FEATURES
By Linell Smith and Linell Smith,SUN STAFF | March 16, 1999
March is called the beginning of the calendar of the soul. It's a time of re-establishing connections with the world after winter's seclusion, of starting the search for spring.The act of finding it can be as simple as stepping outside with purpose.Looking for spring is an art, one that Jean Worthley has practiced to perfection. As the botanist takes you along for her daily walk, she trains your eye to the evidence of spring's arrival: the new colors tinting the old portrait.Here's the black pussy willow that's just starting to come out. They look like little black caterpillars, don't they?
NEWS
By Pat Brodowski and Pat Brodowski,SPECIAL TO THE SUN | May 13, 1998
WALK ON THE wild side tonight with botanist David Pyle at the Manchester Parks Foundation Nature Center off Wilhelm Lane in Manchester.He'll lead you into nature's medicine cabinet, to seek medicinal plants that were treasured by people long ago.With today's emphasis on the pure and perfect prescription, plucking leaves or roots seems a risky route to overcoming illness. But many people enjoy learning about these medicinal plants while tramping through woods and fields.On the walk tonight, discussion of medical subjects and how to spot plants is geared toward adults.
NEWS
By Heather Dewar and By Heather Dewar,SUN STAFF | April 29, 2001
You can be lulled by Japanese cherry trees and nursery-bred pear trees into believing that spring has truly arrived. They bloom, but then the temperature sinks back into the 40s. Better to trust cercis canadensis - the redbud. Their bare branches hazed with magenta flowers, these North American native trees first blossom in the region's warm corners - on sunny south-facing hillsides, in Eastern Shore forests, amid heat islands of city concrete. In pockets of persistent chill, they were on the verge of bloom, the buds a little fatter each fine day. Since the last Ice Age, natural selection has calibrated the internal clocks of wild redbuds, which grow in dappled sun along the edges of forests from Michigan to Mexico.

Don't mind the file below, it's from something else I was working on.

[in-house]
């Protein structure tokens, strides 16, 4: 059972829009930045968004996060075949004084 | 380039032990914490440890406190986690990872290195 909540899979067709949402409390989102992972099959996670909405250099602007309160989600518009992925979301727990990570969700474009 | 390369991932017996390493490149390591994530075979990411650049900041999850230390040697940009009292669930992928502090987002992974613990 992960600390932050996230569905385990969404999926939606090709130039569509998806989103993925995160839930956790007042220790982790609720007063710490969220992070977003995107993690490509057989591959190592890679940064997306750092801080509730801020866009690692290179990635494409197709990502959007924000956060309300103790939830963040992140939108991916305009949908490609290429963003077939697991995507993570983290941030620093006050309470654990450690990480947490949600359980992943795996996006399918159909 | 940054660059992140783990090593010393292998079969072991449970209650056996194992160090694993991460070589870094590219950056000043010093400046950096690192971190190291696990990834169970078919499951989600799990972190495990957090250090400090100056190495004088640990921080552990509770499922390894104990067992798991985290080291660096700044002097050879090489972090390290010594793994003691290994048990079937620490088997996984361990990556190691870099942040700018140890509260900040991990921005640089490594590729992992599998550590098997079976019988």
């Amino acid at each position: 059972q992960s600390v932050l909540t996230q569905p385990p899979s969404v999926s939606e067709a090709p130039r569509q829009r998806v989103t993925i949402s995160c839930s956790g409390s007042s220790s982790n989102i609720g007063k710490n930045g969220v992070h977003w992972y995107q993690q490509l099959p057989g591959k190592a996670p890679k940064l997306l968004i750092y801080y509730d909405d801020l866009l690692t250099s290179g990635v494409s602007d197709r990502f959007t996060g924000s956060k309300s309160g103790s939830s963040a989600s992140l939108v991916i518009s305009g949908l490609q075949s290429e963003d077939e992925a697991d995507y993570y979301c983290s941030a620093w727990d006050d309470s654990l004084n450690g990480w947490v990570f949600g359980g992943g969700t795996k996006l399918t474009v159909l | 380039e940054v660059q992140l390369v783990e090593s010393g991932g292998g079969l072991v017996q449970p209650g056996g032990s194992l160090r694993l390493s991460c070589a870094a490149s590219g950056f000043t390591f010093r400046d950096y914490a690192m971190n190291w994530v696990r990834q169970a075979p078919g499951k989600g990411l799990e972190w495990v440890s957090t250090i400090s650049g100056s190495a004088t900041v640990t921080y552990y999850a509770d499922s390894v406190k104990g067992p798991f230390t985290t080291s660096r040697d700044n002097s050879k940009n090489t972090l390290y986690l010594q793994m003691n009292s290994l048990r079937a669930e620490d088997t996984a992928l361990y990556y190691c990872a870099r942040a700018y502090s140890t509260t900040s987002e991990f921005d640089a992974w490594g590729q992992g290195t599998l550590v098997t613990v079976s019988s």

BUSINESS
By Louis Sahagun and Louis Sahagun,SPECIAL TO THE SUN | January 13, 2002
SANTA CATALINA, Calif. - Botanist Denise Knapp was overjoyed when she discovered a patch of a rare rock cress growing in Santa Catalina Island's remote and foggy Wild Boar Gully nature preserve. The tiny flowering plant had not been seen on the Southern California island in three decades. But it suddenly flourished behind a fence erected two years ago to protect the area from deer and feral goats that used to browse vegetation to oblivion. "Now, you can almost hear the plants sighing with happiness and relief," Knapp said on a recent weekday hike into the 112-acre preserve where she had found the so-called Santa Cruz Island rock cress plant in April.
NEWS
By KNIGHT-RIDDER NEWS SERVICE | September 22, 1996
WASHINGTON -- When your woods are on fire, your home washed away, it's hard to see fire and flood as anything but calamities, but scientists see nature maintaining its ecological balance.Let your gaze sweep across the planet, these scientists say, and the forces of nature become forces for good, causing far less harm than our attempts to bring them under control.Two studies reported in recent issues of Science, the journal of the American Academy for the Advancement of Science, conclude that natural disasters help maintain nature's balance in places as different as the prairies of Wisconsin and the rivers of northern California.
NEWS
April 17, 1995
Maria Gorbachev, 84, the mother of former Soviet President Mikhail Gorbachev, died Saturday in Moscow. She had been hospitalized since suffering a stroke last month.William M. Smith, 79, a civil rights activist and retired bishop of the African Methodist Episcopal Zion Church, died Wednesday in Mobile, Ala. For several years, he was listed among Ebony magazine's 100 most influential blacks in the United States. He was a former state president of the National Association for the Advancement of Colored People and delivered the opening invocation at the 1988 Republican convention in New Orleans.
Baltimore Sun Articles
|
|
|
Please note the green-lined linked article text has been applied commercially without any involvement from our newsroom editors, reporters or any other editorial staff.